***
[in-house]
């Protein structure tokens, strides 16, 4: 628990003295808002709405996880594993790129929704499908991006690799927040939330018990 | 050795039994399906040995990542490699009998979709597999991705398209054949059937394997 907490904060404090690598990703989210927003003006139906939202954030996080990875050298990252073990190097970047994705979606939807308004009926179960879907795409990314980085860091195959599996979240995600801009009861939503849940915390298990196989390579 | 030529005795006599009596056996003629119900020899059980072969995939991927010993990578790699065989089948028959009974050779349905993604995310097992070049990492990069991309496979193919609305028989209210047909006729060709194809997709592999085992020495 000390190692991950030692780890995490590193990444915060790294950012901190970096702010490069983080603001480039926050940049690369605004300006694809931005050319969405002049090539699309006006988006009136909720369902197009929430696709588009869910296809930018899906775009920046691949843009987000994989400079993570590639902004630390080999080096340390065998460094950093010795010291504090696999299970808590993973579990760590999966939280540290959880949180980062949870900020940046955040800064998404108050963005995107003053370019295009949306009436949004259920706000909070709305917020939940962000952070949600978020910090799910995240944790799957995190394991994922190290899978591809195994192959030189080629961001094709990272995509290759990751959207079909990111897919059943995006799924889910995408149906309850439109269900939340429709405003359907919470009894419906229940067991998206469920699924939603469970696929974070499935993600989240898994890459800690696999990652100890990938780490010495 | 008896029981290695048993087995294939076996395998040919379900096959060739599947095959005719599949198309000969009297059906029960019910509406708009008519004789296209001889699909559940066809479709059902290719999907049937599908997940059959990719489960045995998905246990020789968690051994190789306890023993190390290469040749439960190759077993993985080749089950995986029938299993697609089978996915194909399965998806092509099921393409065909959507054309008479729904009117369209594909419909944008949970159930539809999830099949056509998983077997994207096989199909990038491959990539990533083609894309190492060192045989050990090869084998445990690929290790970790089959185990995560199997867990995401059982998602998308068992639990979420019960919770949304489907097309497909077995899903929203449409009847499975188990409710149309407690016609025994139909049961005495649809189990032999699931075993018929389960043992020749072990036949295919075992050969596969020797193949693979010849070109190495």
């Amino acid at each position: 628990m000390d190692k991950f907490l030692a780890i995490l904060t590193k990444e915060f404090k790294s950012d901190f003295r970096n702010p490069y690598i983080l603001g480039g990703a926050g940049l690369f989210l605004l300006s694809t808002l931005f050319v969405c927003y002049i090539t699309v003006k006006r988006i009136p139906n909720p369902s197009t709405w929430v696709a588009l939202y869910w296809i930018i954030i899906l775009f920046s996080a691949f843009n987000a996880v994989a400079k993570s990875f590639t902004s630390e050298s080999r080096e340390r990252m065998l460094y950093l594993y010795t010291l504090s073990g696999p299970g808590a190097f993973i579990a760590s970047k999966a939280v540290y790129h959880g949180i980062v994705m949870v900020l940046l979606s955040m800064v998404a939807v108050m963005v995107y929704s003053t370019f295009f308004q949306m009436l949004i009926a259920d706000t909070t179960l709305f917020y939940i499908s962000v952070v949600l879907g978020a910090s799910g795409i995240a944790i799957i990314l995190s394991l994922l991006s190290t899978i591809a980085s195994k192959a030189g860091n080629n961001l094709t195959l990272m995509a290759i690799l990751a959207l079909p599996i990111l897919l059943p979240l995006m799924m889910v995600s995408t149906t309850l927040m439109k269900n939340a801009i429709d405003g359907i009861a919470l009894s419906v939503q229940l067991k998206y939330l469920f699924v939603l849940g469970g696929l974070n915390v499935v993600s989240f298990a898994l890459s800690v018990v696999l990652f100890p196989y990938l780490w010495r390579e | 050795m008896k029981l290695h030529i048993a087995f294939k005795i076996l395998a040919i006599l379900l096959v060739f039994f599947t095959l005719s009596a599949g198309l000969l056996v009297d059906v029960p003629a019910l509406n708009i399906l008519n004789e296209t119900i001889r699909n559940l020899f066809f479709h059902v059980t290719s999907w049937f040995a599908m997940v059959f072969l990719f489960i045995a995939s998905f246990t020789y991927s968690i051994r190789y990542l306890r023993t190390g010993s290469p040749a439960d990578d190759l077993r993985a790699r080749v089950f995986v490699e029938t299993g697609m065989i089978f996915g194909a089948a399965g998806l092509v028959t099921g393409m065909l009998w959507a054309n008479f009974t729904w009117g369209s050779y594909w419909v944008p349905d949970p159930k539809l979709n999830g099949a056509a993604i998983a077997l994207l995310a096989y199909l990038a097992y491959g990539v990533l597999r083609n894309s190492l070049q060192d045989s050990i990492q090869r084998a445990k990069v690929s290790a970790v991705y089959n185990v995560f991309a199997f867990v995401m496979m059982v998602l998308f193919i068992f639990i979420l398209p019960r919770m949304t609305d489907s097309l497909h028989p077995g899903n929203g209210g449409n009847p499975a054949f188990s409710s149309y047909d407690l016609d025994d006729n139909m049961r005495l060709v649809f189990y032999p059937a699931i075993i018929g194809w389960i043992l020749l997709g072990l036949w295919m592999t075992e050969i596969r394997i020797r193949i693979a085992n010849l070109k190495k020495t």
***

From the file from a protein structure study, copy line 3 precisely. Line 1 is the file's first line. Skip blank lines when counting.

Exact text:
């Amino acid at each position: 628990m000390d190692k991950f907490l030692a780890i995490l904060t590193k990444e915060f404090k790294s950012d901190f003295r970096n702010p490069y690598i983080l603001g480039g990703a926050g940049l690369f989210l605004l300006s694809t808002l931005f050319v969405c927003y002049i090539t699309v003006k006006r988006i009136p139906n909720p369902s197009t709405w929430v696709a588009l939202y869910w296809i930018i954030i899906l775009f920046s996080a691949f843009n987000a996880v994989a400079k993570s990875f590639t902004s630390e050298s080999r080096e340390r990252m065998l460094y950093l594993y010795t010291l504090s073990g696999p299970g808590a190097f993973i579990a760590s970047k999966a939280v540290y790129h959880g949180i980062v994705m949870v900020l940046l979606s955040m800064v998404a939807v108050m963005v995107y929704s003053t370019f295009f308004q949306m009436l949004i009926a259920d706000t909070t179960l709305f917020y939940i499908s962000v952070v949600l879907g978020a910090s799910g795409i995240a944790i799957i990314l995190s394991l994922l991006s190290t899978i591809a980085s195994k192959a030189g860091n080629n961001l094709t195959l990272m995509a290759i690799l990751a959207l079909p599996i990111l897919l059943p979240l995006m799924m889910v995600s995408t149906t309850l927040m439109k269900n939340a801009i429709d405003g359907i009861a919470l009894s419906v939503q229940l067991k998206y939330l469920f699924v939603l849940g469970g696929l974070n915390v499935v993600s989240f298990a898994l890459s800690v018990v696999l990652f100890p196989y990938l780490w010495r390579e | 050795m008896k029981l290695h030529i048993a087995f294939k005795i076996l395998a040919i006599l379900l096959v060739f039994f599947t095959l005719s009596a599949g198309l000969l056996v009297d059906v029960p003629a019910l509406n708009i399906l008519n004789e296209t119900i001889r699909n559940l020899f066809f479709h059902v059980t290719s999907w049937f040995a599908m997940v059959f072969l990719f489960i045995a995939s998905f246990t020789y991927s968690i051994r190789y990542l306890r023993t190390g010993s290469p040749a439960d990578d190759l077993r993985a790699r080749v089950f995986v490699e029938t299993g697609m065989i089978f996915g194909a089948a399965g998806l092509v028959t099921g393409m065909l009998w959507a054309n008479f009974t729904w009117g369209s050779y594909w419909v944008p349905d949970p159930k539809l979709n999830g099949a056509a993604i998983a077997l994207l995310a096989y199909l990038a097992y491959g990539v990533l597999r083609n894309s190492l070049q060192d045989s050990i990492q090869r084998a445990k990069v690929s290790a970790v991705y089959n185990v995560f991309a199997f867990v995401m496979m059982v998602l998308f193919i068992f639990i979420l398209p019960r919770m949304t609305d489907s097309l497909h028989p077995g899903n929203g209210g449409n009847p499975a054949f188990s409710s149309y047909d407690l016609d025994d006729n139909m049961r005495l060709v649809f189990y032999p059937a699931i075993i018929g194809w389960i043992l020749l997709g072990l036949w295919m592999t075992e050969i596969r394997i020797r193949i693979a085992n010849l070109k190495k020495t």